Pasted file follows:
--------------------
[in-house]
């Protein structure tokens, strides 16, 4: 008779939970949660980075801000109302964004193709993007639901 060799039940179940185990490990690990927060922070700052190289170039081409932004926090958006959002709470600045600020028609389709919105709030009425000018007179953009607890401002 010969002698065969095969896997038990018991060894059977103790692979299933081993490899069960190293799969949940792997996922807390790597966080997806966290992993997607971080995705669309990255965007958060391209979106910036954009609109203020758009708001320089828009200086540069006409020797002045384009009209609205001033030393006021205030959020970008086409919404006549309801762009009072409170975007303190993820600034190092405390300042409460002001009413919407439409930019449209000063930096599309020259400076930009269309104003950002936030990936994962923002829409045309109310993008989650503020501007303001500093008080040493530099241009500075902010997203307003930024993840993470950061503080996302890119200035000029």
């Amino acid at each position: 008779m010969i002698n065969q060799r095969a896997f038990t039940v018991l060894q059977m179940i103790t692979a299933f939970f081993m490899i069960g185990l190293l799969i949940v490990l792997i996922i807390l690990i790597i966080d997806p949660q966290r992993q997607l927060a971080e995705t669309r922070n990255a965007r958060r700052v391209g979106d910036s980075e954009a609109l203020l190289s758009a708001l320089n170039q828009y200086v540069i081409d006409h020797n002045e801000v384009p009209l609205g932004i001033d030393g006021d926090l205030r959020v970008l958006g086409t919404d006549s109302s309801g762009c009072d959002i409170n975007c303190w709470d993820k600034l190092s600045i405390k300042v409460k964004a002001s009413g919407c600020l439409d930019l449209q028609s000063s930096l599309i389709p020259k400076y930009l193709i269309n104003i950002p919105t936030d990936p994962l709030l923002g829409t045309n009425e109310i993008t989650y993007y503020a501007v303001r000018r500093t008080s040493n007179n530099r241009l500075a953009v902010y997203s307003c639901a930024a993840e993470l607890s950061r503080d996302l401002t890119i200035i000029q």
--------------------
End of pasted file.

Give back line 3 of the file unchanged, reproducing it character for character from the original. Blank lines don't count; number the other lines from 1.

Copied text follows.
């Amino acid at each position: 008779m010969i002698n065969q060799r095969a896997f038990t039940v018991l060894q059977m179940i103790t692979a299933f939970f081993m490899i069960g185990l190293l799969i949940v490990l792997i996922i807390l690990i790597i966080d997806p949660q966290r992993q997607l927060a971080e995705t669309r922070n990255a965007r958060r700052v391209g979106d910036s980075e954009a609109l203020l190289s758009a708001l320089n170039q828009y200086v540069i081409d006409h020797n002045e801000v384009p009209l609205g932004i001033d030393g006021d926090l205030r959020v970008l958006g086409t919404d006549s109302s309801g762009c009072d959002i409170n975007c303190w709470d993820k600034l190092s600045i405390k300042v409460k964004a002001s009413g919407c600020l439409d930019l449209q028609s000063s930096l599309i389709p020259k400076y930009l193709i269309n104003i950002p919105t936030d990936p994962l709030l923002g829409t045309n009425e109310i993008t989650y993007y503020a501007v303001r000018r500093t008080s040493n007179n530099r241009l500075a953009v902010y997203s307003c639901a930024a993840e993470l607890s950061r503080d996302l401002t890119i200035i000029q």